When watching the film, you even get the vibe of a VHS flick as it has a grainy feel to it and although it’s dark in many places, it serves the atmosphere just right and you feel transported back 30 years while watching it. Low budget was the only way to go with this film and it enhances the look and feel perfectly.

The music score alone just screams John Carpenter and you have to do a double take to realize that it isn’t him doing the music but Steve Moore who has put together a great homage to Carpenter and his iconic films. It starts with the opening credits and flows all through the film until the very last credit rolls. It’s that good and it is perfectly placed for the type of film this is.

Lang is solid in anything he does and I’ve been a fan of his ever since I first saw him in Michael Mann’s Band Of The Hand all those years ago. He’s got the gritty, gravitas character down to a tee and he’s great at playing a hard ass with a heart of gold. Sadler, Kove, Kelly and Williamson all get their moments as well and even though they all don’t make it through the night, Begos still finds enough for them to do. Tom Williamson is also solid as a younger soldier just back from Afghanistan who walks into the wrong place at the right time.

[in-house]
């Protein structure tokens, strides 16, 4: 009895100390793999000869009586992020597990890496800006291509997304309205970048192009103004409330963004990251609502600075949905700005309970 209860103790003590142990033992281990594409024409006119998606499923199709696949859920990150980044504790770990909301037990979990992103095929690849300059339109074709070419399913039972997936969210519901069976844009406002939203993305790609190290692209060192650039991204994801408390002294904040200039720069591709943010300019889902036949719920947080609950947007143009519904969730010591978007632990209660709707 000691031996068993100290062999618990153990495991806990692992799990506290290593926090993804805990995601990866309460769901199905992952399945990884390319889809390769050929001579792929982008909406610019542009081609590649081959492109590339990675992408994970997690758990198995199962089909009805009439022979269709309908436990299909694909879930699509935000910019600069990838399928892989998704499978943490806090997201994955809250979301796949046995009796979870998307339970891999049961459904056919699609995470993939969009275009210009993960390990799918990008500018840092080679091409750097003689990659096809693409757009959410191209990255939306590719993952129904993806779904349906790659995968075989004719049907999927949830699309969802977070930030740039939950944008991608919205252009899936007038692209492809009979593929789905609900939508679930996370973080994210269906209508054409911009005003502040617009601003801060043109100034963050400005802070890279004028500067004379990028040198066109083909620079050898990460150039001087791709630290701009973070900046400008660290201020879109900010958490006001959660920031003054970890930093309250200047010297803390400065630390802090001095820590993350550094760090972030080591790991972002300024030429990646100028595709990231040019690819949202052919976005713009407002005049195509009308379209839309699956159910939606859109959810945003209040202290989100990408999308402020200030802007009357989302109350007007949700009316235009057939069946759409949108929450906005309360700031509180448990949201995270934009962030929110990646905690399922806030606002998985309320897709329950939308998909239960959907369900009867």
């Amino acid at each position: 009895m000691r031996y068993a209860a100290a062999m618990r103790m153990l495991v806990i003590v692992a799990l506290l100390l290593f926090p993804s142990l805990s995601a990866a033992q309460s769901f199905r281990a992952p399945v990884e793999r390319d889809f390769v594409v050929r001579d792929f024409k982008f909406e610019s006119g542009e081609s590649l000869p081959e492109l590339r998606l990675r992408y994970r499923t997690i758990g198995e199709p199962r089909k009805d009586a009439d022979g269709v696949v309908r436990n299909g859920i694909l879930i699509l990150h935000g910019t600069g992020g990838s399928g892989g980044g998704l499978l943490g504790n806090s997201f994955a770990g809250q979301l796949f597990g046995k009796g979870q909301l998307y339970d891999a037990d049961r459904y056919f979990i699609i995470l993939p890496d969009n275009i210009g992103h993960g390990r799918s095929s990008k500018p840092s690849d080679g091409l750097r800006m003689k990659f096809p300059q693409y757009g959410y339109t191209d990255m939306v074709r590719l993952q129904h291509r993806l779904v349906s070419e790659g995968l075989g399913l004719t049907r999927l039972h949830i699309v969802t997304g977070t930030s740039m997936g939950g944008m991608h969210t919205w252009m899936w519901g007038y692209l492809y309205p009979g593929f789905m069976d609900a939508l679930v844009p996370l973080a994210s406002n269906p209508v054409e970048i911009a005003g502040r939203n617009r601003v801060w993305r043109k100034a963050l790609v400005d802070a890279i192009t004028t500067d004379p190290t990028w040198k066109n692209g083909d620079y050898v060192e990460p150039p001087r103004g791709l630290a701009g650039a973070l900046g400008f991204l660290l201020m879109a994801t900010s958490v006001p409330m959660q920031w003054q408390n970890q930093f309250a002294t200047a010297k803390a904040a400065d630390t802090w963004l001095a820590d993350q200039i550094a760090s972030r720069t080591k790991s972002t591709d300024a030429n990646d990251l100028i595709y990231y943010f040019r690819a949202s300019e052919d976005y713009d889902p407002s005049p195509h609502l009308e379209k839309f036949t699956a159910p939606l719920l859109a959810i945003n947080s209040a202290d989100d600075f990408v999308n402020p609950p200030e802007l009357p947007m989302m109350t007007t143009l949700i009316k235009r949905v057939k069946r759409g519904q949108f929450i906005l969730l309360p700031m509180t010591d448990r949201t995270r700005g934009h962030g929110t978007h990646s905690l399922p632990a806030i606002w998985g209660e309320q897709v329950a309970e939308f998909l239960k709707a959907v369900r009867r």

The action is exactly what you’d expect from a film that hails from Fangoria Productions and that’s bloody, brutal and savage. There’s enough axes to the head and other body parts to satisfy the horror crowd and while the fight choreography isn’t pretty, it’s perfect in all its bloodletting glory. Once it starts, it doesn’t let up and it’s surely not for the faint of heart. You’ve been warned.

Unfortunately the one drawback to the film are the villains. Led by Travis Hammer as Boz, he’s just not that memorable and he comes off as just a dude in a motorcycle jacket with no shirt. This cast of heroes deserved someone of Hans Gruber’s quality but unfortunately he just doesn’t match up. Dora Madison fairs a little better as Gutter and she does a great deal of damage and she has one of the film’s best death scenes. It truly is depraved and gory in its own right.

The script by Max Brallier and Matthew McArdle is also perfect and it features some of the best lines ever for a film that is a blood soaked love letter to a bygone era. Sadler’s Walter gets the best of the lines and he delivers them with gusto and you can tell that everyone is having fun with the material.

All in all, VFW makes no mistakes about what type of film it is and it relishes in its own blood. You know that you’re getting into when you turn this movie on and if you’re the proper audience for it then you’re going to have one hell of a time with it. I know I did. Aside from weak bad guys, Lang and company come out with all guns blazing and all axes swinging and if you leave your brain at the door, you will love this flick as the cult classic it’s destined to be.

VERDICT: 4 Out Of 5 Stars

ACTION-FLIX APPROVED!

VFW is now playing in select theaters and Digital Platforms.